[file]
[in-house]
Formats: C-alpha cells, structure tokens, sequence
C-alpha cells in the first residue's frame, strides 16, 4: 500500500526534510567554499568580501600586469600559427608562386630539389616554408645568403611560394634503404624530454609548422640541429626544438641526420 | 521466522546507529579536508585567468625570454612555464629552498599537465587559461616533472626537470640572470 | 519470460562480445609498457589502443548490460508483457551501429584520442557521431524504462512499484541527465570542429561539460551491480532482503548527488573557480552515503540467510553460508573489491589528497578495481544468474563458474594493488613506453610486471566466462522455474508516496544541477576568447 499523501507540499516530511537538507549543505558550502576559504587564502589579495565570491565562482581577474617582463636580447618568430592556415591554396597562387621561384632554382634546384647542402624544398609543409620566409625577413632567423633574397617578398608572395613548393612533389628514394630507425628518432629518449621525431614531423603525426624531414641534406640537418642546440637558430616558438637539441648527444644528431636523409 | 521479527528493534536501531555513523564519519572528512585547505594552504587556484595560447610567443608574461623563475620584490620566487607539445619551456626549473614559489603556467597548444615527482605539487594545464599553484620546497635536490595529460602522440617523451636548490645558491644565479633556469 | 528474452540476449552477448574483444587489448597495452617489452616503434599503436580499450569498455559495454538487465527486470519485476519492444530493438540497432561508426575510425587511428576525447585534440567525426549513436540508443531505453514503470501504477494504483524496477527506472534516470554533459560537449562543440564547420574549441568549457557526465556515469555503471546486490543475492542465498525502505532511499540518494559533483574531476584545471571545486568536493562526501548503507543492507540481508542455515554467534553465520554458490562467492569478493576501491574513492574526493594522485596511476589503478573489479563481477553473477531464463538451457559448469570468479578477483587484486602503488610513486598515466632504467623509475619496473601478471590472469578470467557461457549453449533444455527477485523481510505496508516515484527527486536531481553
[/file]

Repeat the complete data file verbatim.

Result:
[in-house]
Formats: C-alpha cells, structure tokens, sequence
C-alpha cells in the first residue's frame, strides 16, 4: 500500500526534510567554499568580501600586469600559427608562386630539389616554408645568403611560394634503404624530454609548422640541429626544438641526420 | 521466522546507529579536508585567468625570454612555464629552498599537465587559461616533472626537470640572470 | 519470460562480445609498457589502443548490460508483457551501429584520442557521431524504462512499484541527465570542429561539460551491480532482503548527488573557480552515503540467510553460508573489491589528497578495481544468474563458474594493488613506453610486471566466462522455474508516496544541477576568447 499523501507540499516530511537538507549543505558550502576559504587564502589579495565570491565562482581577474617582463636580447618568430592556415591554396597562387621561384632554382634546384647542402624544398609543409620566409625577413632567423633574397617578398608572395613548393612533389628514394630507425628518432629518449621525431614531423603525426624531414641534406640537418642546440637558430616558438637539441648527444644528431636523409 | 521479527528493534536501531555513523564519519572528512585547505594552504587556484595560447610567443608574461623563475620584490620566487607539445619551456626549473614559489603556467597548444615527482605539487594545464599553484620546497635536490595529460602522440617523451636548490645558491644565479633556469 | 528474452540476449552477448574483444587489448597495452617489452616503434599503436580499450569498455559495454538487465527486470519485476519492444530493438540497432561508426575510425587511428576525447585534440567525426549513436540508443531505453514503470501504477494504483524496477527506472534516470554533459560537449562543440564547420574549441568549457557526465556515469555503471546486490543475492542465498525502505532511499540518494559533483574531476584545471571545486568536493562526501548503507543492507540481508542455515554467534553465520554458490562467492569478493576501491574513492574526493594522485596511476589503478573489479563481477553473477531464463538451457559448469570468479578477483587484486602503488610513486598515466632504467623509475619496473601478471590472469578470467557461457549453449533444455527477485523481510505496508516515484527527486536531481553